Steve Rathgaber

Well, I can say broadly, but without speaking specifically about any particular client situation, I can say broadly that we have the detail at all the levels one would expect us to have the detail at. And that means by client, almost actually down to in a lot of cases store location. We are building this enterprise data warehouse, specifically for the purpose of having access to this rich data source, so that we can essentially prove our value proposition to the retailer community. We believe that it will be increasingly important in future renewals. We believe it has been as the story has been important historically in renewals. The proof points will be increasingly valuable to make the story real in the retailers’ mind. We love retailers, but they are all from Missouri, so they saw show me. And now we can show them. And we think that is exciting for reasons about the value that Cardtronics, in case I didn’t use the word 6 or 7 times already uniquely can bring to the market, because of our Allpoint proposition in conjunction with some of our other product offerings for any renewal this one or anyone coming down the pike.

Bob Napoli - William Blair

Great, okay, that’s helpful. Just on the UK and the European business, I think you have talked about two of your strongest pipelines, the two strongest pipelines being Canada and Mexico, well what is – how are the pipelines in the UK and Germany, and what are your thoughts about more broadly about the European business?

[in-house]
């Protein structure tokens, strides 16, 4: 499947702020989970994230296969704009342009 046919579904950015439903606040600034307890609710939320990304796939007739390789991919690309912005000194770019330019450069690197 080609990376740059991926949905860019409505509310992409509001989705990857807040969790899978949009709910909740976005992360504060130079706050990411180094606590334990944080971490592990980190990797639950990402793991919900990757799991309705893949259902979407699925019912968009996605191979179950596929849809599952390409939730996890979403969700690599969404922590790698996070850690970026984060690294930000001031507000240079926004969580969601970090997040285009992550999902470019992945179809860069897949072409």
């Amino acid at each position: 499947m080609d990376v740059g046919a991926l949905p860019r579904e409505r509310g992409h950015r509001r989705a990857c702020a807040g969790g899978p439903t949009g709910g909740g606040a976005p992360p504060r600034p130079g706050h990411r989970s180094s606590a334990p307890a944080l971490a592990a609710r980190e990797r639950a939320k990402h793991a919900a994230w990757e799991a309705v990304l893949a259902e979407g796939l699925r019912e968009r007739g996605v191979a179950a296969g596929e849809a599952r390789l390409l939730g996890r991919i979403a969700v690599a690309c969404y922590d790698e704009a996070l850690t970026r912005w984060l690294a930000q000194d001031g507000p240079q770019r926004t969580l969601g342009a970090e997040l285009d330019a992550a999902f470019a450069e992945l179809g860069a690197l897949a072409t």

Steve Rathgaber

Well, feeling very good. So, just to put some color on the commentary in Mexico and Canada, it’s less than number of deals than the size of them, that the size of the deals are pretty good in those two countries, both of them and in one few more than in the other. But in Europe broadly, now moving across the ocean there, we feel very good about the organic growth rates in the business. We have had some very good success in sales in the UK just in the short time we have been together, I guess rough to four or five nice deals there. We have got pipeline of more in both of those countries, Germany and the UK, but the pipeline is sort of longer and smaller, but nevertheless are happy, I think in terms of the Mexican and Canadian pipeline just because of the size of some of the deals.

Bob Napoli - William Blair

And then last question and I’ll turn it over, the DCC in Europe and that’s a nice product and I think if I recall the acquisition in the card zone was not – was not fully operational with DCC and you really kind of on the Cardtronics ATMs expanded that last year? Is there still a significant opportunity as the growth of DCC something you expect to add value, a lot more value this year than last year?

Steve Rathgaber

We expect it to add more value still. I would say that what’s happened with the conversion as we have moved most of the ATMs on to our platform, which obviously facilitates the implementation of DCC. So, the conversions have gone well, but what we haven’t enjoyed is the full year impact of going through all the seasons, where DCC might be exercised in different ways. So, I would say, there is some additional upside, but I wouldn’t say it’s going to come from brand new waves of ATMs coming on that haven’t had the capability before other than as we sign up new clients, where we can add the capability, because the client is a good target for that particular application. So, there will be more, but I wouldn’t call it a dramatic way.

Bob Napoli - William Blair